Northern Ireland politicians urged to back new deal to restore devolved parliament

Source: Xinhua| 2020-01-10 19:52:12|Editor: Shi Yinglun
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LONDON, Jan. 10 (Xinhua) -- Politicians in Northern Ireland were called to a crunch meeting Friday in a new bid to restore the country's devolved parliament, three years after its suspension.

A deal to end an impasse that saw the collapse of the power-sharing assembly exactly three years ago was published late Thursday night.

The 62-page document was put forward jointly by the British and Irish governments, spelling out a future formula for the Stormont parliament to reopen following a major fall-out between the two biggest political parties, the Democratic Unionist Party (DUP) and the pro-republican Sinn Fein.

DUP leader Arlene Foster, in her initial response, said the deal was not perfect, but was the basis upon which the assembly and executive can be re-established in a fair and balanced way.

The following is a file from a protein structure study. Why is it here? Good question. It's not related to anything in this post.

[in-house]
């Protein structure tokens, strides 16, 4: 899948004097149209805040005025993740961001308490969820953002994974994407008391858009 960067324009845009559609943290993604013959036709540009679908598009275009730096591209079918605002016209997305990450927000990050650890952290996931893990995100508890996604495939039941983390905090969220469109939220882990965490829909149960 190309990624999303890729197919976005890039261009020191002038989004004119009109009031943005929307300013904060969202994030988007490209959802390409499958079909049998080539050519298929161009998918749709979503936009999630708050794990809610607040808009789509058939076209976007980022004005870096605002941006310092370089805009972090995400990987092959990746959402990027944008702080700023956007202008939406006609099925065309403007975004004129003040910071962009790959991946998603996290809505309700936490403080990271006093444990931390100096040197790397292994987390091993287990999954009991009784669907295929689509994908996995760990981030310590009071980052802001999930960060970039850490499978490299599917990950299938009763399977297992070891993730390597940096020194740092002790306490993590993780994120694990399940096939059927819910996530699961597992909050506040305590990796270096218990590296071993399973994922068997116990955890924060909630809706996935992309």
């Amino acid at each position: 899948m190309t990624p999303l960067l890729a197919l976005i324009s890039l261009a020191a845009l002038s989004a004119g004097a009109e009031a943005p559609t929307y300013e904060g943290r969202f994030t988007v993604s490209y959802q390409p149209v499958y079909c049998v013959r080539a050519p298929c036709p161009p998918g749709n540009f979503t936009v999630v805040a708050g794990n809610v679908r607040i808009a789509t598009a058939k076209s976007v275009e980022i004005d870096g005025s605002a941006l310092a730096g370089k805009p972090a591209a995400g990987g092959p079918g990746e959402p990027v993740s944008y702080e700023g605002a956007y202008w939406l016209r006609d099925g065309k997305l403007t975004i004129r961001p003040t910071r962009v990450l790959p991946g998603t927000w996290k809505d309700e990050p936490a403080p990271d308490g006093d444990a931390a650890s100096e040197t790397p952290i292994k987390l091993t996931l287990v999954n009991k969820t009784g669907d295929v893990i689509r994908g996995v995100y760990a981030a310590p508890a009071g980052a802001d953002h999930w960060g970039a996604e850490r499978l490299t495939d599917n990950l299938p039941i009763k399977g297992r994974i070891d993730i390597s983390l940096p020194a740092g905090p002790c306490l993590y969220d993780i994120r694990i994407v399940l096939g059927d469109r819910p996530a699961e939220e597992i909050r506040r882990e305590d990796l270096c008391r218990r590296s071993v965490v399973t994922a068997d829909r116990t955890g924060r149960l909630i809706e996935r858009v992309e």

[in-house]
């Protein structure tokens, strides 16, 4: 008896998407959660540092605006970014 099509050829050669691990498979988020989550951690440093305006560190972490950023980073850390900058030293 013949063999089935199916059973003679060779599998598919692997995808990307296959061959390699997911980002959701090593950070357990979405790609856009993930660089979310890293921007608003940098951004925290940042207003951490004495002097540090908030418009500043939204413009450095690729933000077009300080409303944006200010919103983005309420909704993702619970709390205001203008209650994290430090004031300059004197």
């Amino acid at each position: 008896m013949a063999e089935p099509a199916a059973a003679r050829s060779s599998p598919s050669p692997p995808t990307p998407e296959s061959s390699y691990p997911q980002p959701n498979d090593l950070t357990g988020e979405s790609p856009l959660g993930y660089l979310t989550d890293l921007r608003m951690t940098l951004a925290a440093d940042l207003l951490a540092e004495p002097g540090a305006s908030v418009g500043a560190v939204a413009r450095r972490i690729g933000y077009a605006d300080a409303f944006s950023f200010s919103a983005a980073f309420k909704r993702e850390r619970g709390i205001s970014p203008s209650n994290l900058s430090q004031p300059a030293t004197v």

Mary Lou McDonald, leader of Sinn Fein, said in a statement that her party was studying the text and would assess the proposed deal on Friday.

Squabbling politicians in Northern Ireland had been given until Jan. 13 to re-open the assembly or face the prospect of new elections.

If the deal wins support of assembly members on Friday, it will see the immediate full restoration of the institutions of the Belfast Agreement, including the power-sharing executive, the full assembly and the North/South Ministerial Council.

Northern Ireland Secretary Julian Smith has written to assembly speaker Robin Newton, asking him to call the assembly on Friday to enable the restoration of the executive.

"I urge the parties to come together and to form an executive in the best interests of Northern Ireland," said Smith.

"This is a moment of truth for the Belfast/Good Friday Agreement. It is a fair and balanced deal that will ensure key decisions about peoples' lives can be made," he added.

Deputy Prime Minister and Minister for Foreign Affairs and Trade Simon Coveney said now is the time "for political leadership and a collective commitment to making politics work for people."

"There is no need, and no public patience, for more process and more discussions," Coveney said.

The Northern Ireland Assembly is the devolved legislature of Northern Ireland, and has power to legislate in areas that are not explicitly reserved to the British parliament. It also has the power to appoint the Northern Ireland Executive.